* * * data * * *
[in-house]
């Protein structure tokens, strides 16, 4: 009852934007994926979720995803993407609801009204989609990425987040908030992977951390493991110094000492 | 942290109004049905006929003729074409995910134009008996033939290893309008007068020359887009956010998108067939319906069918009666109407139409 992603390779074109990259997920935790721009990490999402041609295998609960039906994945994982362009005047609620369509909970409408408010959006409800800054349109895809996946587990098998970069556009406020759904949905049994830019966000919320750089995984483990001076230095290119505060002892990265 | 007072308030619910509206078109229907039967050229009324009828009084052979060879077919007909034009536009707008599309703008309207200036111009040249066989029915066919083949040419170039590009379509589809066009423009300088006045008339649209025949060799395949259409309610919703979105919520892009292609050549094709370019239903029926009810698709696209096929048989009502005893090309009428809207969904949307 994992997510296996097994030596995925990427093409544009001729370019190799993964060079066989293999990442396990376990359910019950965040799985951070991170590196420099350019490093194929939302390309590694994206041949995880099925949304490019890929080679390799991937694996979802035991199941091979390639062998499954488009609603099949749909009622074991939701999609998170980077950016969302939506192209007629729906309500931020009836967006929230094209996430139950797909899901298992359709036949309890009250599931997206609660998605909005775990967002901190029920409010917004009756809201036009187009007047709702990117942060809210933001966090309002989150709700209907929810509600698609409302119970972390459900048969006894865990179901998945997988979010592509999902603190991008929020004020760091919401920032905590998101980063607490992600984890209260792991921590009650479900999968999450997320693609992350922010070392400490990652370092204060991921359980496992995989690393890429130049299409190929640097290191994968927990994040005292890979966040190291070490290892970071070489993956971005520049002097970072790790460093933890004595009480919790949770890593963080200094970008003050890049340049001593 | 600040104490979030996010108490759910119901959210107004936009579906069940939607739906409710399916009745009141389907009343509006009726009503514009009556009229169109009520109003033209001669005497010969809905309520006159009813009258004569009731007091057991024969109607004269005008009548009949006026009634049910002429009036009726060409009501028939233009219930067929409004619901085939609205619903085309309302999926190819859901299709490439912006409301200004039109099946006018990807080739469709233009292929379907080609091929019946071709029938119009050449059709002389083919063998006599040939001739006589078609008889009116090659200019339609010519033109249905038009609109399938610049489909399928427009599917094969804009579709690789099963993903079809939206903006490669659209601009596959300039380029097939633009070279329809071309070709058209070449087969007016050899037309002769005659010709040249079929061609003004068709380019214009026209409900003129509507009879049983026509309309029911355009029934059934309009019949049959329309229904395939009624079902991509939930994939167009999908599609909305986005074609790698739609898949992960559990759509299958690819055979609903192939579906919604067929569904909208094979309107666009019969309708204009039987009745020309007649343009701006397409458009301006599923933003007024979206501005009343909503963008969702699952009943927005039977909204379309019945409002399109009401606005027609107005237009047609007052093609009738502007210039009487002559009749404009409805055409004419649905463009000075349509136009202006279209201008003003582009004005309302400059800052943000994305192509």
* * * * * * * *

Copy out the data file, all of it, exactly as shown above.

[in-house]
């Protein structure tokens, strides 16, 4: 009852934007994926979720995803993407609801009204989609990425987040908030992977951390493991110094000492 | 942290109004049905006929003729074409995910134009008996033939290893309008007068020359887009956010998108067939319906069918009666109407139409 992603390779074109990259997920935790721009990490999402041609295998609960039906994945994982362009005047609620369509909970409408408010959006409800800054349109895809996946587990098998970069556009406020759904949905049994830019966000919320750089995984483990001076230095290119505060002892990265 | 007072308030619910509206078109229907039967050229009324009828009084052979060879077919007909034009536009707008599309703008309207200036111009040249066989029915066919083949040419170039590009379509589809066009423009300088006045008339649209025949060799395949259409309610919703979105919520892009292609050549094709370019239903029926009810698709696209096929048989009502005893090309009428809207969904949307 994992997510296996097994030596995925990427093409544009001729370019190799993964060079066989293999990442396990376990359910019950965040799985951070991170590196420099350019490093194929939302390309590694994206041949995880099925949304490019890929080679390799991937694996979802035991199941091979390639062998499954488009609603099949749909009622074991939701999609998170980077950016969302939506192209007629729906309500931020009836967006929230094209996430139950797909899901298992359709036949309890009250599931997206609660998605909005775990967002901190029920409010917004009756809201036009187009007047709702990117942060809210933001966090309002989150709700209907929810509600698609409302119970972390459900048969006894865990179901998945997988979010592509999902603190991008929020004020760091919401920032905590998101980063607490992600984890209260792991921590009650479900999968999450997320693609992350922010070392400490990652370092204060991921359980496992995989690393890429130049299409190929640097290191994968927990994040005292890979966040190291070490290892970071070489993956971005520049002097970072790790460093933890004595009480919790949770890593963080200094970008003050890049340049001593 | 600040104490979030996010108490759910119901959210107004936009579906069940939607739906409710399916009745009141389907009343509006009726009503514009009556009229169109009520109003033209001669005497010969809905309520006159009813009258004569009731007091057991024969109607004269005008009548009949006026009634049910002429009036009726060409009501028939233009219930067929409004619901085939609205619903085309309302999926190819859901299709490439912006409301200004039109099946006018990807080739469709233009292929379907080609091929019946071709029938119009050449059709002389083919063998006599040939001739006589078609008889009116090659200019339609010519033109249905038009609109399938610049489909399928427009599917094969804009579709690789099963993903079809939206903006490669659209601009596959300039380029097939633009070279329809071309070709058209070449087969007016050899037309002769005659010709040249079929061609003004068709380019214009026209409900003129509507009879049983026509309309029911355009029934059934309009019949049959329309229904395939009624079902991509939930994939167009999908599609909305986005074609790698739609898949992960559990759509299958690819055979609903192939579906919604067929569904909208094979309107666009019969309708204009039987009745020309007649343009701006397409458009301006599923933003007024979206501005009343909503963008969702699952009943927005039977909204379309019945409002399109009401606005027609107005237009047609007052093609009738502007210039009487002559009749404009409805055409004419649905463009000075349509136009202006279209201008003003582009004005309302400059800052943000994305192509």